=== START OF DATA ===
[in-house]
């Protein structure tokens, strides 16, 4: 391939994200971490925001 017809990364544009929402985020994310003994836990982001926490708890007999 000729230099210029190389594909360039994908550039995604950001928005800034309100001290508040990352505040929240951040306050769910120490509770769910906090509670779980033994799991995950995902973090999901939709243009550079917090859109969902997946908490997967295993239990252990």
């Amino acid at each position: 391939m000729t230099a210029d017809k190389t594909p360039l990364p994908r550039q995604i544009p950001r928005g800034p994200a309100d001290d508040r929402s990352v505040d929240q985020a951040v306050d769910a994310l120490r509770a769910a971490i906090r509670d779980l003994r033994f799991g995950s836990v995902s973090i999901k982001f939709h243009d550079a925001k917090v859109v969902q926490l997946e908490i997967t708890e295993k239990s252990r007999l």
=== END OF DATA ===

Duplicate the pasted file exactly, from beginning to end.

[in-house]
């Protein structure tokens, strides 16, 4: 391939994200971490925001 017809990364544009929402985020994310003994836990982001926490708890007999 000729230099210029190389594909360039994908550039995604950001928005800034309100001290508040990352505040929240951040306050769910120490509770769910906090509670779980033994799991995950995902973090999901939709243009550079917090859109969902997946908490997967295993239990252990």
């Amino acid at each position: 391939m000729t230099a210029d017809k190389t594909p360039l990364p994908r550039q995604i544009p950001r928005g800034p994200a309100d001290d508040r929402s990352v505040d929240q985020a951040v306050d769910a994310l120490r509770a769910a971490i906090r509670d779980l003994r033994f799991g995950s836990v995902s973090i999901k982001f939709h243009d550079a925001k917090v859109v969902q926490l997946e908490i997967t708890e295993k239990s252990r007999l």